Arcade owner talks about old-school games
At a new business in Warner Robins people can take a step back in time, as well as into the future.
Kevin Huggler opened Purple Panda Arcade about a month ago at the corner of North Houston and Elberta roads. Arcades were once fixtures in shopping malls, but vanished years ago as home gaming consoles became more sophisticated.
Classic and new arcade consoles can still be found in places like bowling alleys and bars. Reboot Retrocade and Bar on Cherry Street in Macon has many old-school arcade games. Huggler says his is the only stand-alone arcade in Middle Georgia. He said he knows of only a few in the country.
He believes there’s a hunger to return to those games with simple concepts and graphics.
“For a lot of adults it’s a nostalgia feeling of playing games you haven’t seen in years and decades,” Huggler said amid a din of beeps, buzzes and rapid button tapping Sunday. “For kids it’s kind of like a visit to the past for them, where it all started.”
Huggler first began thinking about opening a business for virtual reality games, but he decided to also delve into the past and bring back some classic arcade games. Now he’s getting more business from the arcade games than he is the VR games, although he said those are starting to catch on.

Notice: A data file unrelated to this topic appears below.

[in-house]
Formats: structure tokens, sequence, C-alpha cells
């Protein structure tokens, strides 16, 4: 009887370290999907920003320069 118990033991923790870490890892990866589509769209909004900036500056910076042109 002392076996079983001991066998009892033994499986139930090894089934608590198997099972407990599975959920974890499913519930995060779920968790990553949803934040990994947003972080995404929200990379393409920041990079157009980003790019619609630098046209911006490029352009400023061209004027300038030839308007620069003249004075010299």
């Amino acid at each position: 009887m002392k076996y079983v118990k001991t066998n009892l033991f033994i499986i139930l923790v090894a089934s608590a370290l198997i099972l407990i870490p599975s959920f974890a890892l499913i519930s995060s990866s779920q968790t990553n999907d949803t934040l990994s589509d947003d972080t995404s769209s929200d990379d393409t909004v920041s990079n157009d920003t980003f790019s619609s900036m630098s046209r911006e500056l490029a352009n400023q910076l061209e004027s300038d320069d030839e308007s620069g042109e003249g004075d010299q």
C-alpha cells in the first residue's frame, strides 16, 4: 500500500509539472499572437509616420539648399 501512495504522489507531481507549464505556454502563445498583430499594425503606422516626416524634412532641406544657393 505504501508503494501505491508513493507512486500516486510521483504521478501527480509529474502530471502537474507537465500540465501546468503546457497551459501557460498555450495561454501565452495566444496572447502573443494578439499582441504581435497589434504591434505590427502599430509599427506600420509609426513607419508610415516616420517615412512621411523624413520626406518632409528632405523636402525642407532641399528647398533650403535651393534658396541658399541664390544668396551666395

He has some vintage original arcade consoles, including Mortal Kombat, Tekken 5 and X-Men. He also has consoles called Pandora’s Box where players can choose from hundreds of classic games.
Jonathan Pounds of Warner Robins was making his first trip to the arcade Sunday with his son, Gabriel, a video game aficionado.
“His knowledge of old school games is pretty high for an 8-year-old,” Pounds said. “He’s always going to Wikipedia and looking up the history of games.”
They were playing Crystal Castles, an Atari game released in 1983. Pounds remembered playing the game at Shakey’s Pizza in Warner Robins when he was in high school.
“This is so hard,” Gabriel said. “This is like a harder version of Break Out.”
Customers like the fact that Huggler charges a $10 flat fee that allows unlimited play all day long, rather than constantly feeding quarters into the the machines.
“I wanted to make it affordable,” Huggler said.
Jonathan Noles was there with his 3-year-old son, Jonathan Jr. Noles was a fan of fighting games and was playing Alien vs. Predator, one of the last games he remembered playing at the mall arcade.
“I could spend all day in here,” he said.
The arcade is in Houston Crossing shopping center, next to Sun Beauty Supply.